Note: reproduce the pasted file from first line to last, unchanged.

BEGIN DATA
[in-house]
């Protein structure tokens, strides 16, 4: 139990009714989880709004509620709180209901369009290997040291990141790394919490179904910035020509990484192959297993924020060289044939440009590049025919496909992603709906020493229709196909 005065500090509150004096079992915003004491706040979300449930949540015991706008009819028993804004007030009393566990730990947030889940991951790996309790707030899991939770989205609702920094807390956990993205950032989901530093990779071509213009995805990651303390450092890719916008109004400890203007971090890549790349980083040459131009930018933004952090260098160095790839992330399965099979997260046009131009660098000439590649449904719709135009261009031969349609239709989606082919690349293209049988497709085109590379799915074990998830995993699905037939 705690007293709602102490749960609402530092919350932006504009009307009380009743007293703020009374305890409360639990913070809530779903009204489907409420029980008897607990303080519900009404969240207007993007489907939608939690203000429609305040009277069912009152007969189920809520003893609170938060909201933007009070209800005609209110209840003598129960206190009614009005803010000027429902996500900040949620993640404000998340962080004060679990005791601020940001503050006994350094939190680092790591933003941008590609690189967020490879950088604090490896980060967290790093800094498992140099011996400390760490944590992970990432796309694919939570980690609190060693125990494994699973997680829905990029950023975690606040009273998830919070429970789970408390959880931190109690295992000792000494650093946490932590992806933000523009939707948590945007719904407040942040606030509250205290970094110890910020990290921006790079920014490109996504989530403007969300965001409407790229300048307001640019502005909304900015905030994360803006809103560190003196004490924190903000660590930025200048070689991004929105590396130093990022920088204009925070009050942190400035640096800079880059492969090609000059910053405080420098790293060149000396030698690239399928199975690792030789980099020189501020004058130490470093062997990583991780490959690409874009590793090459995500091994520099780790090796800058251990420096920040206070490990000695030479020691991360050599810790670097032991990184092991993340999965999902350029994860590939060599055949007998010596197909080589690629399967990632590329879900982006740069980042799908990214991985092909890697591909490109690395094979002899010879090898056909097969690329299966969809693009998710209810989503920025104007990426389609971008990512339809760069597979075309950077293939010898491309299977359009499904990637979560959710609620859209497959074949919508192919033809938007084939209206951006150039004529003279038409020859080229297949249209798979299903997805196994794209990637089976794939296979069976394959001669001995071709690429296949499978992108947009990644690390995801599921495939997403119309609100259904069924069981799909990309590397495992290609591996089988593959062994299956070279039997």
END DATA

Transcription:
[in-house]
């Protein structure tokens, strides 16, 4: 139990009714989880709004509620709180209901369009290997040291990141790394919490179904910035020509990484192959297993924020060289044939440009590049025919496909992603709906020493229709196909 005065500090509150004096079992915003004491706040979300449930949540015991706008009819028993804004007030009393566990730990947030889940991951790996309790707030899991939770989205609702920094807390956990993205950032989901530093990779071509213009995805990651303390450092890719916008109004400890203007971090890549790349980083040459131009930018933004952090260098160095790839992330399965099979997260046009131009660098000439590649449904719709135009261009031969349609239709989606082919690349293209049988497709085109590379799915074990998830995993699905037939 705690007293709602102490749960609402530092919350932006504009009307009380009743007293703020009374305890409360639990913070809530779903009204489907409420029980008897607990303080519900009404969240207007993007489907939608939690203000429609305040009277069912009152007969189920809520003893609170938060909201933007009070209800005609209110209840003598129960206190009614009005803010000027429902996500900040949620993640404000998340962080004060679990005791601020940001503050006994350094939190680092790591933003941008590609690189967020490879950088604090490896980060967290790093800094498992140099011996400390760490944590992970990432796309694919939570980690609190060693125990494994699973997680829905990029950023975690606040009273998830919070429970789970408390959880931190109690295992000792000494650093946490932590992806933000523009939707948590945007719904407040942040606030509250205290970094110890910020990290921006790079920014490109996504989530403007969300965001409407790229300048307001640019502005909304900015905030994360803006809103560190003196004490924190903000660590930025200048070689991004929105590396130093990022920088204009925070009050942190400035640096800079880059492969090609000059910053405080420098790293060149000396030698690239399928199975690792030789980099020189501020004058130490470093062997990583991780490959690409874009590793090459995500091994520099780790090796800058251990420096920040206070490990000695030479020691991360050599810790670097032991990184092991993340999965999902350029994860590939060599055949007998010596197909080589690629399967990632590329879900982006740069980042799908990214991985092909890697591909490109690395094979002899010879090898056909097969690329299966969809693009998710209810989503920025104007990426389609971008990512339809760069597979075309950077293939010898491309299977359009499904990637979560959710609620859209497959074949919508192919033809938007084939209206951006150039004529003279038409020859080229297949249209798979299903997805196994794209990637089976794939296979069976394959001669001995071709690429296949499978992108947009990644690390995801599921495939997403119309609100259904069924069981799909990309590397495992290609591996089988593959062994299956070279039997």